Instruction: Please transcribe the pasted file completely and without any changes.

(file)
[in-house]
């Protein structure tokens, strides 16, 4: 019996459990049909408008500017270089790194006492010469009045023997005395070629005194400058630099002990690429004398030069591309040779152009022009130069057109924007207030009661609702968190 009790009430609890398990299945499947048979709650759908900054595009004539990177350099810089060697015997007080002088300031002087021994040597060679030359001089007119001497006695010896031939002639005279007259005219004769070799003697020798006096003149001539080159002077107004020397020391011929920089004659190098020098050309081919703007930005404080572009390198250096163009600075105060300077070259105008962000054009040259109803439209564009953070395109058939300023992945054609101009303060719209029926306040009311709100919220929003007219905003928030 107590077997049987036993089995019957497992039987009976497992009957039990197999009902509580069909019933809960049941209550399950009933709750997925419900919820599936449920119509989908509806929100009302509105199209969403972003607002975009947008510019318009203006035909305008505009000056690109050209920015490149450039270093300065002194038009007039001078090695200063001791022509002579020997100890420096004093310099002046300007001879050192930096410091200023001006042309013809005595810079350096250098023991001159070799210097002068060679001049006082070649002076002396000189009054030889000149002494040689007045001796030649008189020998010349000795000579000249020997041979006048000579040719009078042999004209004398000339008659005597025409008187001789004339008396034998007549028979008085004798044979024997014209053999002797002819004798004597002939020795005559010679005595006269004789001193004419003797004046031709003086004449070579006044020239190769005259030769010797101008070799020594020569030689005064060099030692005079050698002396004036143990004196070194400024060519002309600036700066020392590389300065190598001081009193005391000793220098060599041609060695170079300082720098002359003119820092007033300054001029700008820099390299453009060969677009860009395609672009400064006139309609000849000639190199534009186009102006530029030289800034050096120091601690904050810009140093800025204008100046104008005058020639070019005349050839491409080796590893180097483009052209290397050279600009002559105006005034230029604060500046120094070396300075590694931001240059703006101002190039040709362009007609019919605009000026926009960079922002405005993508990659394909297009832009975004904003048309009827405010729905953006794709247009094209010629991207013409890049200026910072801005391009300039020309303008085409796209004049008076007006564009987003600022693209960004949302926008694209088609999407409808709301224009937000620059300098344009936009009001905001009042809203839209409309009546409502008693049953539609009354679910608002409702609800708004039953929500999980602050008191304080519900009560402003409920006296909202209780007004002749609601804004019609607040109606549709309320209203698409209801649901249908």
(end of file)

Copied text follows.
[in-house]
């Protein structure tokens, strides 16, 4: 019996459990049909408008500017270089790194006492010469009045023997005395070629005194400058630099002990690429004398030069591309040779152009022009130069057109924007207030009661609702968190 009790009430609890398990299945499947048979709650759908900054595009004539990177350099810089060697015997007080002088300031002087021994040597060679030359001089007119001497006695010896031939002639005279007259005219004769070799003697020798006096003149001539080159002077107004020397020391011929920089004659190098020098050309081919703007930005404080572009390198250096163009600075105060300077070259105008962000054009040259109803439209564009953070395109058939300023992945054609101009303060719209029926306040009311709100919220929003007219905003928030 107590077997049987036993089995019957497992039987009976497992009957039990197999009902509580069909019933809960049941209550399950009933709750997925419900919820599936449920119509989908509806929100009302509105199209969403972003607002975009947008510019318009203006035909305008505009000056690109050209920015490149450039270093300065002194038009007039001078090695200063001791022509002579020997100890420096004093310099002046300007001879050192930096410091200023001006042309013809005595810079350096250098023991001159070799210097002068060679001049006082070649002076002396000189009054030889000149002494040689007045001796030649008189020998010349000795000579000249020997041979006048000579040719009078042999004209004398000339008659005597025409008187001789004339008396034998007549028979008085004798044979024997014209053999002797002819004798004597002939020795005559010679005595006269004789001193004419003797004046031709003086004449070579006044020239190769005259030769010797101008070799020594020569030689005064060099030692005079050698002396004036143990004196070194400024060519002309600036700066020392590389300065190598001081009193005391000793220098060599041609060695170079300082720098002359003119820092007033300054001029700008820099390299453009060969677009860009395609672009400064006139309609000849000639190199534009186009102006530029030289800034050096120091601690904050810009140093800025204008100046104008005058020639070019005349050839491409080796590893180097483009052209290397050279600009002559105006005034230029604060500046120094070396300075590694931001240059703006101002190039040709362009007609019919605009000026926009960079922002405005993508990659394909297009832009975004904003048309009827405010729905953006794709247009094209010629991207013409890049200026910072801005391009300039020309303008085409796209004049008076007006564009987003600022693209960004949302926008694209088609999407409808709301224009937000620059300098344009936009009001905001009042809203839209409309009546409502008693049953539609009354679910608002409702609800708004039953929500999980602050008191304080519900009560402003409920006296909202209780007004002749609601804004019609607040109606549709309320209203698409209801649901249908």